Those worst-case scenarios seem unlikely, given that most of the parties involved aren’t nutcase dictatorships, and China has already stated that it won’t stop us from nuking North Korea if North Korea nukes us first, and Haley got both China and Russia on board with those UN sanctions, but there’s no denying it remains a worrisome situation. Should the United States’ intelligence community reach a consensus solution with high a degree of confidence that the nutcase North Korean dictator was about to launch a nuclear attack on America or one of it’s allies the right thing to do might very well be a pre-emptive attack, and there would be some very sound diplomatic explanations for that that, but we can’t shake a nervous feeling about Trump and his “tweets.” He’s told the world that the United States’ intelligence community is probably wrong about Russia’s meddling in the past election and was surely wrong about the imminent threat posed by the nutcase Iraqi dictator’s weapons of mass destruction, and that an American president had lied about it to justify a pre-emptive war, and there’s no telling what either China or Russia might make of that.
We hold out hope and fervent prayers that it all comes to some peaceful and tolerable solution, and aren’t worried by the more measured tough talk from those top administration officials, and feel reassured by those wise old hands who show up on the Sunday morning news talk shows. That dictator in North Korea strikes us as a real nutcase, though, and no matter what wise counsel America finds he’s going to have to some say in how it turns out.

— Bud Norman

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How to Handle a Woman

New York City’s municipal election isn’t the only naughty sex comedy on the political stage. Out in San Diego the mayor seems determined to demonstrate that the politicians on west coast can be just as tawdry as those back east.
Mayor Bob Filner has made comments to countless women that are so far beyond even contemporary standards of public decorum that feminists such as attorney Gloria Allred are calling for his resignation, which takes some doing some considering that Filner is a Democrat. Anthony Weiner, who resigned from his congressional seat after lewd photos of himself that he had sent to various surfaced and is now being pressed to resign from New York City’s mayoral race because he kept sending even lewder photos after his resignation, and Elliott Spitzer, who was forced to resign from New York’s governorship because of his penchant for prostitutes but somehow still leads in the race for New York City comptroller, are also Democrats.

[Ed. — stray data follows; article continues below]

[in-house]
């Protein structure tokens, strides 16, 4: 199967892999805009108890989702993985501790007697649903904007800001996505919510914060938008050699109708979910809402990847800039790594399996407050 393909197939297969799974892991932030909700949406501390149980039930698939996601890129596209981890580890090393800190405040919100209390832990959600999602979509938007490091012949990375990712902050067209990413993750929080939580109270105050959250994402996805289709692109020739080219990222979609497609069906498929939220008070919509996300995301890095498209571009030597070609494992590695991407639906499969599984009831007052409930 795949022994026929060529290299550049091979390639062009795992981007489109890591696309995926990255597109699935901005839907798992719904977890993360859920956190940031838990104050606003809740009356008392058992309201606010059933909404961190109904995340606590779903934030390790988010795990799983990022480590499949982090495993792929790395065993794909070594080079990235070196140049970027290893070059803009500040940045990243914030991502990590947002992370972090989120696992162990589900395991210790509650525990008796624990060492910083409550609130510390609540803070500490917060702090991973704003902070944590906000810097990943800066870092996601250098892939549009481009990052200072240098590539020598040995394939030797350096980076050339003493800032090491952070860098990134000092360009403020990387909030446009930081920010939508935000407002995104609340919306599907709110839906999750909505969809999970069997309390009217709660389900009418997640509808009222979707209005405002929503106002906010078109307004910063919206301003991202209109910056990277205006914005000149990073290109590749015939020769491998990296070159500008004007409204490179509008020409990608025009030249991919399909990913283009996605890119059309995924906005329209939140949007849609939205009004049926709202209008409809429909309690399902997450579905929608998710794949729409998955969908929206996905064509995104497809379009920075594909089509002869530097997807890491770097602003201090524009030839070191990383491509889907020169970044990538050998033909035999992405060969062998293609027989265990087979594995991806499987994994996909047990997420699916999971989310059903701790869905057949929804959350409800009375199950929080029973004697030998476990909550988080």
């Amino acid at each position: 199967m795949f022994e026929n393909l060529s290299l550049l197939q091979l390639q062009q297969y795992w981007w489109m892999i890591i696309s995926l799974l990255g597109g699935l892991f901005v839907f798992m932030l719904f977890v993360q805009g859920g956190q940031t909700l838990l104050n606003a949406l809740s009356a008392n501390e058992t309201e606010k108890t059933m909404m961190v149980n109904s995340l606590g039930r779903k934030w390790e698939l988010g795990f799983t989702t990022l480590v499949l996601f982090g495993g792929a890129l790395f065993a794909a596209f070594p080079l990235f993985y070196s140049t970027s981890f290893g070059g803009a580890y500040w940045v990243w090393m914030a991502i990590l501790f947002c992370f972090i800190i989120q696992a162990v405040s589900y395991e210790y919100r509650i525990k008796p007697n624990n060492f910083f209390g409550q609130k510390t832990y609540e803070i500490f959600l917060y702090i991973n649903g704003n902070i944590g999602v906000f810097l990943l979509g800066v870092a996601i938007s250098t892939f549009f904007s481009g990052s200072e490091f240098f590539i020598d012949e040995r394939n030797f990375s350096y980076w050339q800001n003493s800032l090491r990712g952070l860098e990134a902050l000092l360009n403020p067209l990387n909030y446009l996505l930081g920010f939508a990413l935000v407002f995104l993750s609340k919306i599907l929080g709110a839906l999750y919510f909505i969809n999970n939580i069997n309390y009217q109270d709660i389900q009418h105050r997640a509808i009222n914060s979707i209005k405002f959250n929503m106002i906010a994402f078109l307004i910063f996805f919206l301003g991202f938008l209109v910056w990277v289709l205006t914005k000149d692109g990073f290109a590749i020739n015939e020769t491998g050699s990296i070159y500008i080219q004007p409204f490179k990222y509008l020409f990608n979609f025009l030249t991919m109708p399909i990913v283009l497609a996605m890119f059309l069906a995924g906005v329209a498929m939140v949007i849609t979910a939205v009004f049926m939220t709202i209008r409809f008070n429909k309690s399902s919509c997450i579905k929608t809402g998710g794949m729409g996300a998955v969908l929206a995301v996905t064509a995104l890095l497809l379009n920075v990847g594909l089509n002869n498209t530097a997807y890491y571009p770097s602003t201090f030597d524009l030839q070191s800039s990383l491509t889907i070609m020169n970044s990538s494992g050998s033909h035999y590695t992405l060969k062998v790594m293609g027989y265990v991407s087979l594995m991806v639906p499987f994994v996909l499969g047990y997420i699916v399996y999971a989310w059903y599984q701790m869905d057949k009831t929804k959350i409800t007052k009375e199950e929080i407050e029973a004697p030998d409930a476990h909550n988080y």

We mention these men’s party affiliation not because Republicans would never engage in such crude behavior, but rather because it is always so prominently mentioned in media reports when they do. Weiner’s unfortunate name and the high office he seeks have combined to force more media coverage that his deeds would ordinarily merit, but Spitzer’s whore-mongering past has gone largely unremarked, and there’s a suspicion that Filner’s misdeeds have been getting attention because San Diego is one of the last bastions of California Republicanism, but in none of these cases have the media been quite so gleefully outraged as they surely would be if it they were all in on a Grand Old Party. There’s certainly been no attempt to tie the scandals together into proof of some party-wide pathology, which would surely be the case if they were Republicans.
Several journalists of our acquaintance freely admit the double standard but contend that it is proper, explaining that Republicans deserve the extra scrutiny and scorn because their party presents itself as the defenders of old-fashioned “family values.” Why the Democrats should enjoy a get-out-of-scandal card because they don’t even pretend to have any standards of personal behavior is never made clear, but in any case the argument has long outlived any truth it might have. Republicans rarely push the “family values” slogan these days, being more concerned with keeping the country from insolvency and other economic concerns, while the Democrats consistently accuse their opponents of misogyny and tout themselves as the defenders of womanhood.
Such hypocrisy is more galling than that of the misbehaving Republicans. the most Bible-thumping politician who gets caught with his pants down isn’t trying to make religion compulsory, but the silly sensitivity-training workshops that the average private sector worker endures and the civil liability laws that inspired them have been imposed by the Democratic party with the force of government. These laws and the new rules of sexless behavior have done some good, and the officious way they are often enforced has done some harm, but certainly the political that is responsible should be held to the same rules.
Those rules were dispensed with entirely for the benefit of Bill Clinton, Ted Kennedy, and assorted other sexual miscreants whose stands on behalf of women’s rights were said to justify their behavior, so the occasional Democratic criticisms of Filner, Weiner, and Spitzer represent a welcome development. More pushback will be needed, though, if the Democrats want to revive their campaign theme of Republican “war on women” without looking ridiculous.

— Bud Norman